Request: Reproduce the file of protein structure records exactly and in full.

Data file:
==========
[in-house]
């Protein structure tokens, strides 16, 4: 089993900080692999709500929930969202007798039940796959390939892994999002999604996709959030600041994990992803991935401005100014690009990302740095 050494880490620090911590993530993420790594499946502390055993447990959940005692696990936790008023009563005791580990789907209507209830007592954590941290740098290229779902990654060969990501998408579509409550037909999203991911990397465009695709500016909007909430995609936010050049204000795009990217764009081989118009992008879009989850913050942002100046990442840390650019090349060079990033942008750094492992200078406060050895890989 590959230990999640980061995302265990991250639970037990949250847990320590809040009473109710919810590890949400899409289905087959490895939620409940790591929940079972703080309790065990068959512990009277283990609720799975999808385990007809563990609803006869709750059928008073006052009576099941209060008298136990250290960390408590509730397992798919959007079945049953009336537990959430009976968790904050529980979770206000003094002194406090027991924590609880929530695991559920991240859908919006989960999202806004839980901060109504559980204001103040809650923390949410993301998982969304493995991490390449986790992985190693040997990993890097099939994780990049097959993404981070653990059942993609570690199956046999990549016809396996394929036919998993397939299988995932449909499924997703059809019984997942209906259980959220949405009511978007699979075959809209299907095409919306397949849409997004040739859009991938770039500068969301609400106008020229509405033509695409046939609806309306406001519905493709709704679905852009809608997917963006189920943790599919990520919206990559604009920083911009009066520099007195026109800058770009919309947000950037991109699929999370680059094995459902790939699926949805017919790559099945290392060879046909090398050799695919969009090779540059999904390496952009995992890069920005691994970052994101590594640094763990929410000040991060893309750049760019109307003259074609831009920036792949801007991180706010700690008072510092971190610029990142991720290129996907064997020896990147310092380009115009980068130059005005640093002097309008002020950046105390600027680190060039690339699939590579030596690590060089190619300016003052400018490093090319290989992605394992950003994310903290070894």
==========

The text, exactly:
[in-house]
């Protein structure tokens, strides 16, 4: 089993900080692999709500929930969202007798039940796959390939892994999002999604996709959030600041994990992803991935401005100014690009990302740095 050494880490620090911590993530993420790594499946502390055993447990959940005692696990936790008023009563005791580990789907209507209830007592954590941290740098290229779902990654060969990501998408579509409550037909999203991911990397465009695709500016909007909430995609936010050049204000795009990217764009081989118009992008879009989850913050942002100046990442840390650019090349060079990033942008750094492992200078406060050895890989 590959230990999640980061995302265990991250639970037990949250847990320590809040009473109710919810590890949400899409289905087959490895939620409940790591929940079972703080309790065990068959512990009277283990609720799975999808385990007809563990609803006869709750059928008073006052009576099941209060008298136990250290960390408590509730397992798919959007079945049953009336537990959430009976968790904050529980979770206000003094002194406090027991924590609880929530695991559920991240859908919006989960999202806004839980901060109504559980204001103040809650923390949410993301998982969304493995991490390449986790992985190693040997990993890097099939994780990049097959993404981070653990059942993609570690199956046999990549016809396996394929036919998993397939299988995932449909499924997703059809019984997942209906259980959220949405009511978007699979075959809209299907095409919306397949849409997004040739859009991938770039500068969301609400106008020229509405033509695409046939609806309306406001519905493709709704679905852009809608997917963006189920943790599919990520919206990559604009920083911009009066520099007195026109800058770009919309947000950037991109699929999370680059094995459902790939699926949805017919790559099945290392060879046909090398050799695919969009090779540059999904390496952009995992890069920005691994970052994101590594640094763990929410000040991060893309750049760019109307003259074609831009920036792949801007991180706010700690008072510092971190610029990142991720290129996907064997020896990147310092380009115009980068130059005005640093002097309008002020950046105390600027680190060039690339699939590579030596690590060089190619300016003052400018490093090319290989992605394992950003994310903290070894």